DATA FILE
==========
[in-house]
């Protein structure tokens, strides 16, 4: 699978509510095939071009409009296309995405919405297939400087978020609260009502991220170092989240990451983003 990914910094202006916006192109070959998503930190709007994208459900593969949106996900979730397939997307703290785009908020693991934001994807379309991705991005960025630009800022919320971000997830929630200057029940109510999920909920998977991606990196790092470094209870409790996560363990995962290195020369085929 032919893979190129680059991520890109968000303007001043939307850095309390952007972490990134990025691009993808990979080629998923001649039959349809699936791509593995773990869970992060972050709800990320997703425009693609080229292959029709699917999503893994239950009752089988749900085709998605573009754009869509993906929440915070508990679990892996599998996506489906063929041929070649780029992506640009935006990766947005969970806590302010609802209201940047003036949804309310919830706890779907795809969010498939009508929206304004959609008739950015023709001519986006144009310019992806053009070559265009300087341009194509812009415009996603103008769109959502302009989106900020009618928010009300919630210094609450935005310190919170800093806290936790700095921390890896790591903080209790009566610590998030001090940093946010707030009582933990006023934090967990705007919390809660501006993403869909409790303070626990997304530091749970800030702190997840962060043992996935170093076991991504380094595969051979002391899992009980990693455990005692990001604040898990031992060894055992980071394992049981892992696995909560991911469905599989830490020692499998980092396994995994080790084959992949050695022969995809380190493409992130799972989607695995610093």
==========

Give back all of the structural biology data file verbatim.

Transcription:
[in-house]
């Protein structure tokens, strides 16, 4: 699978509510095939071009409009296309995405919405297939400087978020609260009502991220170092989240990451983003 990914910094202006916006192109070959998503930190709007994208459900593969949106996900979730397939997307703290785009908020693991934001994807379309991705991005960025630009800022919320971000997830929630200057029940109510999920909920998977991606990196790092470094209870409790996560363990995962290195020369085929 032919893979190129680059991520890109968000303007001043939307850095309390952007972490990134990025691009993808990979080629998923001649039959349809699936791509593995773990869970992060972050709800990320997703425009693609080229292959029709699917999503893994239950009752089988749900085709998605573009754009869509993906929440915070508990679990892996599998996506489906063929041929070649780029992506640009935006990766947005969970806590302010609802209201940047003036949804309310919830706890779907795809969010498939009508929206304004959609008739950015023709001519986006144009310019992806053009070559265009300087341009194509812009415009996603103008769109959502302009989106900020009618928010009300919630210094609450935005310190919170800093806290936790700095921390890896790591903080209790009566610590998030001090940093946010707030009582933990006023934090967990705007919390809660501006993403869909409790303070626990997304530091749970800030702190997840962060043992996935170093076991991504380094595969051979002391899992009980990693455990005692990001604040898990031992060894055992980071394992049981892992696995909560991911469905599989830490020692499998980092396994995994080790084959992949050695022969995809380190493409992130799972989607695995610093």